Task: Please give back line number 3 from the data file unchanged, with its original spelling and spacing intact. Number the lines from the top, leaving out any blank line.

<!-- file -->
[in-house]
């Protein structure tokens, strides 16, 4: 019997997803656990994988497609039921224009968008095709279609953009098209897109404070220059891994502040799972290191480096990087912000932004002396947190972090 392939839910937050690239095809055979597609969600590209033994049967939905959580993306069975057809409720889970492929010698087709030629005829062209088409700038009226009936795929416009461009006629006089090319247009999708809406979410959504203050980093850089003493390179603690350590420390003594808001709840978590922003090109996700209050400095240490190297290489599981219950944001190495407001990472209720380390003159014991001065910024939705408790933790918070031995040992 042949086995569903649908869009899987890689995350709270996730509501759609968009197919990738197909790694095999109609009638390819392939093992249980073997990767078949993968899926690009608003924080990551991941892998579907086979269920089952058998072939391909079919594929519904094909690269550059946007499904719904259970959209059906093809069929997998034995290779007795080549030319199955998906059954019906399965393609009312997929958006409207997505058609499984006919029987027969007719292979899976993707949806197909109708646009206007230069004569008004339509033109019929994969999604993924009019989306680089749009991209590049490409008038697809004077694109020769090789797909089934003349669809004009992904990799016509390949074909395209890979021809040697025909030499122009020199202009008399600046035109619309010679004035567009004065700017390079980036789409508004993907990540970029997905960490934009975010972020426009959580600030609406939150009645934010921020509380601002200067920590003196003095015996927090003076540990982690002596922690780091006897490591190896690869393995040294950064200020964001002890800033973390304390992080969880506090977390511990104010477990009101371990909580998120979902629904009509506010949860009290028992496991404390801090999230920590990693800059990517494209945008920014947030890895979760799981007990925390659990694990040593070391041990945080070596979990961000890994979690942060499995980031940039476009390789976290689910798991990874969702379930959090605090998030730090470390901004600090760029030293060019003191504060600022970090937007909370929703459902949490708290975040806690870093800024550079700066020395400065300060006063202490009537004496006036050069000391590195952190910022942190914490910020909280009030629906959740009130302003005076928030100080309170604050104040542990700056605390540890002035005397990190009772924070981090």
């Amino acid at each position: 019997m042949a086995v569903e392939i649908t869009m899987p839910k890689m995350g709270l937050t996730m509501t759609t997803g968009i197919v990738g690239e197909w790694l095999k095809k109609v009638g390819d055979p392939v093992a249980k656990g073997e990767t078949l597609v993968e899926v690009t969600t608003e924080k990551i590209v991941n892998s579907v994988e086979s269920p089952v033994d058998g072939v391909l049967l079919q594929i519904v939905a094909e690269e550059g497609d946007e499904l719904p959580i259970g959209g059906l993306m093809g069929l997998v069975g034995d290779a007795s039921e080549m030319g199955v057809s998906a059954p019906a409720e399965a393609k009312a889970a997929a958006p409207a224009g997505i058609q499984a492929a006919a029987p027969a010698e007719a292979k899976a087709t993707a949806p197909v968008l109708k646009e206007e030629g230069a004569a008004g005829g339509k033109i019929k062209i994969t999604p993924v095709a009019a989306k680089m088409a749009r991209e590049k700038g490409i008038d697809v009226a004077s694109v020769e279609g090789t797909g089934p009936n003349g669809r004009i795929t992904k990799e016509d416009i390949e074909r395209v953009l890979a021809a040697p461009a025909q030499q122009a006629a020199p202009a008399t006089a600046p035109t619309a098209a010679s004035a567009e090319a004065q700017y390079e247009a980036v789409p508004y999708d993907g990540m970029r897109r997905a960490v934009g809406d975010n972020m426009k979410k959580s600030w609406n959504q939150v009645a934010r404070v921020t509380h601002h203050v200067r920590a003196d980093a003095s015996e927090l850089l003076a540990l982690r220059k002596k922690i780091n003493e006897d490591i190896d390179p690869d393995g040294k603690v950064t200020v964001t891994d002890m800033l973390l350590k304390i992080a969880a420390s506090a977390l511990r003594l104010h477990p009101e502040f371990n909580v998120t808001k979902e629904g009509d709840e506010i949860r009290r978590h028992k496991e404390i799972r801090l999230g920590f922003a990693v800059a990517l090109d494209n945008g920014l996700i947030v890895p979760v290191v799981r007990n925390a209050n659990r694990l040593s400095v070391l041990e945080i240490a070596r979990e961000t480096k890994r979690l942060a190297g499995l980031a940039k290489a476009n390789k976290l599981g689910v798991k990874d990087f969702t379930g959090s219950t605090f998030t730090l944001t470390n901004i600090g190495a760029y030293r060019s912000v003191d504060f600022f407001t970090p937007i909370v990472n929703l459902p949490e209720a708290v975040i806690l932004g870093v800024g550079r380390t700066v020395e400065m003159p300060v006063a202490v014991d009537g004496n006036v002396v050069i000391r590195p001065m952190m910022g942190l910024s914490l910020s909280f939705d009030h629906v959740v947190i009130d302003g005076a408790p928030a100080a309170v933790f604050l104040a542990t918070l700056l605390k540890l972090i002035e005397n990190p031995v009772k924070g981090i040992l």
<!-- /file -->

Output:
């Amino acid at each position: 019997m042949a086995v569903e392939i649908t869009m899987p839910k890689m995350g709270l937050t996730m509501t759609t997803g968009i197919v990738g690239e197909w790694l095999k095809k109609v009638g390819d055979p392939v093992a249980k656990g073997e990767t078949l597609v993968e899926v690009t969600t608003e924080k990551i590209v991941n892998s579907v994988e086979s269920p089952v033994d058998g072939v391909l049967l079919q594929i519904v939905a094909e690269e550059g497609d946007e499904l719904p959580i259970g959209g059906l993306m093809g069929l997998v069975g034995d290779a007795s039921e080549m030319g199955v057809s998906a059954p019906a409720e399965a393609k009312a889970a997929a958006p409207a224009g997505i058609q499984a492929a006919a029987p027969a010698e007719a292979k899976a087709t993707a949806p197909v968008l109708k646009e206007e030629g230069a004569a008004g005829g339509k033109i019929k062209i994969t999604p993924v095709a009019a989306k680089m088409a749009r991209e590049k700038g490409i008038d697809v009226a004077s694109v020769e279609g090789t797909g089934p009936n003349g669809r004009i795929t992904k990799e016509d416009i390949e074909r395209v953009l890979a021809a040697p461009a025909q030499q122009a006629a020199p202009a008399t006089a600046p035109t619309a098209a010679s004035a567009e090319a004065q700017y390079e247009a980036v789409p508004y999708d993907g990540m970029r897109r997905a960490v934009g809406d975010n972020m426009k979410k959580s600030w609406n959504q939150v009645a934010r404070v921020t509380h601002h203050v200067r920590a003196d980093a003095s015996e927090l850089l003076a540990l982690r220059k002596k922690i780091n003493e006897d490591i190896d390179p690869d393995g040294k603690v950064t200020v964001t891994d002890m800033l973390l350590k304390i992080a969880a420390s506090a977390l511990r003594l104010h477990p009101e502040f371990n909580v998120t808001k979902e629904g009509d709840e506010i949860r009290r978590h028992k496991e404390i799972r801090l999230g920590f922003a990693v800059a990517l090109d494209n945008g920014l996700i947030v890895p979760v290191v799981r007990n925390a209050n659990r694990l040593s400095v070391l041990e945080i240490a070596r979990e961000t480096k890994r979690l942060a190297g499995l980031a940039k290489a476009n390789k976290l599981g689910v798991k990874d990087f969702t379930g959090s219950t605090f998030t730090l944001t470390n901004i600090g190495a760029y030293r060019s912000v003191d504060f600022f407001t970090p937007i909370v990472n929703l459902p949490e209720a708290v975040i806690l932004g870093v800024g550079r380390t700066v020395e400065m003159p300060v006063a202490v014991d009537g004496n006036v002396v050069i000391r590195p001065m952190m910022g942190l910024s914490l910020s909280f939705d009030h629906v959740v947190i009130d302003g005076a408790p928030a100080a309170v933790f604050l104040a542990t918070l700056l605390k540890l972090i002035e005397n990190p031995v009772k924070g981090i040992l």